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Chloroquine promotes apoptosis in melanoma cells by inhibiting BH3 domain-mediated PUMA degradation.

Lakhter AJ, Sahu RP, Sun Y, Kaufmann WK, Androphy EJ, Travers JB, Naidu SR - J. Invest. Dermatol. (2013)

Bottom Line: The Bcl homology-3 (BH3)-only protein p53 upregulated modulator of apoptosis (PUMA) counters Bcl-2 family anti-apoptotic proteins and promotes apoptosis.Fusion of the BH3 domain to a heterologous protein led to its rapid turnover that was inhibited by CQ.Although both CQ and inhibitors of lysosomal proteases stalled autophagy, only CQ stabilized PUMA protein and promoted apoptosis.

View Article: PubMed Central - PubMed

Affiliation: Department of Dermatology, Indiana University School of Medicine, Indianapolis, IN, USA.

ABSTRACT
The Bcl homology-3 (BH3)-only protein p53 upregulated modulator of apoptosis (PUMA) counters Bcl-2 family anti-apoptotic proteins and promotes apoptosis. Although PUMA is a key regulator of apoptosis, the post-transcriptional mechanisms that control PUMA protein stability are not understood. We show that a lysosome-independent activity of chloroquine (CQ) prevents degradation of PUMA protein, promotes apoptosis, and reduces the growth of melanoma xenografts in mice. Compared with wild-type PUMA, a BH3 domain-deleted PUMA protein showed impaired decay in melanoma cells. Fusion of the BH3 domain to a heterologous protein led to its rapid turnover that was inhibited by CQ. Although both CQ and inhibitors of lysosomal proteases stalled autophagy, only CQ stabilized PUMA protein and promoted apoptosis. Our results reveal a lysosomal protease-independent activity of CQ that selectively promotes apoptosis in melanoma cells.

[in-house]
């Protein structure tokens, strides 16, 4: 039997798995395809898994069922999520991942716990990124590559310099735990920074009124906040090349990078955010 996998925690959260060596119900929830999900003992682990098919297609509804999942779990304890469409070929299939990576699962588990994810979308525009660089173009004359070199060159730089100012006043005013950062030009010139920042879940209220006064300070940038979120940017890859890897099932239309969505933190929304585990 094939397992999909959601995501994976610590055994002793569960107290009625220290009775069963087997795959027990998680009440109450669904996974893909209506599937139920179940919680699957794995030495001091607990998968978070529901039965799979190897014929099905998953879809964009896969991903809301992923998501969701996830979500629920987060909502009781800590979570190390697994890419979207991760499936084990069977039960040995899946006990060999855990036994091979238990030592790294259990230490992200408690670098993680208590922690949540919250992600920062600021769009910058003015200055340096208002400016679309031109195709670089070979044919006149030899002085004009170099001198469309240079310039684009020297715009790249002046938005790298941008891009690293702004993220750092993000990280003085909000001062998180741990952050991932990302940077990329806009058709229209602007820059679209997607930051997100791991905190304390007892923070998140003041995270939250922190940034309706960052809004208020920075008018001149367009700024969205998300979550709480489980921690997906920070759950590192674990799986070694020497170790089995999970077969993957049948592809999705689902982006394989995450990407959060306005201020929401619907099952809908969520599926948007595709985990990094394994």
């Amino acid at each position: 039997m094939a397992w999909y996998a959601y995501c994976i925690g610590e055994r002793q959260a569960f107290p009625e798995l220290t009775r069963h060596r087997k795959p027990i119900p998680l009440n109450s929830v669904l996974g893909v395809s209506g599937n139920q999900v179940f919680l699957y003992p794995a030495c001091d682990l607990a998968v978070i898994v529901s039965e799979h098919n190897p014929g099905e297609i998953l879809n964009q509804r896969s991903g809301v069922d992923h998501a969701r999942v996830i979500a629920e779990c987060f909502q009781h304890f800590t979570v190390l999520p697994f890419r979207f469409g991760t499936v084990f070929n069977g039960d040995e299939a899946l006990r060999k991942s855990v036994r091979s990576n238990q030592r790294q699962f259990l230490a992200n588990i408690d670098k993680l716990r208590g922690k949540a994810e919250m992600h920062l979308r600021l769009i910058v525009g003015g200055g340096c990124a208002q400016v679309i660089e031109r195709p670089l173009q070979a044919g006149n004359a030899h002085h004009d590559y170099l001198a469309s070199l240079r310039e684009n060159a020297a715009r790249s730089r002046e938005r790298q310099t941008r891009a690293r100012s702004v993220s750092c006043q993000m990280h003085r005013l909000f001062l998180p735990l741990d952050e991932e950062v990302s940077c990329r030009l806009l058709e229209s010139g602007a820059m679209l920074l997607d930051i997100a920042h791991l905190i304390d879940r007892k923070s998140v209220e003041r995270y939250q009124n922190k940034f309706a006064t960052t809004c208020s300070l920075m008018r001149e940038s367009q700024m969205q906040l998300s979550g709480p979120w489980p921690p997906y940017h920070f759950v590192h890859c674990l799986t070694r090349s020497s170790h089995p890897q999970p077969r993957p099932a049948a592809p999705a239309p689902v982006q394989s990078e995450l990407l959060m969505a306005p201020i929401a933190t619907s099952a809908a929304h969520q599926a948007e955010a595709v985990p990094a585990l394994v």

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The BH3 domain of PUMA mediates its degradationa) To determine the role of the BH3 domain in PUMA protein stability, recombinant plasmids coding for HA-tagged wild-type or BH3 domain-deletion mutant PUMA were ectopically expressed in melanoma cells and the cell extracts were blotted with HA antibody or actin antibodies. b) Densitometry scanning of three experiments is shown on a graph. c) Schematic showing BH3 domain and its mutant peptides fusion with GFP. d) Plasmids from c were introduced into melanoma cells and the GFP expression were imaged. e) Mutant BH3 domain and wt-BH3 domain fused to GFP expressed in melanoma cells and the cells treated with CQ and blotted with indicated antibodies.
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Figure 5: The BH3 domain of PUMA mediates its degradationa) To determine the role of the BH3 domain in PUMA protein stability, recombinant plasmids coding for HA-tagged wild-type or BH3 domain-deletion mutant PUMA were ectopically expressed in melanoma cells and the cell extracts were blotted with HA antibody or actin antibodies. b) Densitometry scanning of three experiments is shown on a graph. c) Schematic showing BH3 domain and its mutant peptides fusion with GFP. d) Plasmids from c were introduced into melanoma cells and the GFP expression were imaged. e) Mutant BH3 domain and wt-BH3 domain fused to GFP expressed in melanoma cells and the cells treated with CQ and blotted with indicated antibodies.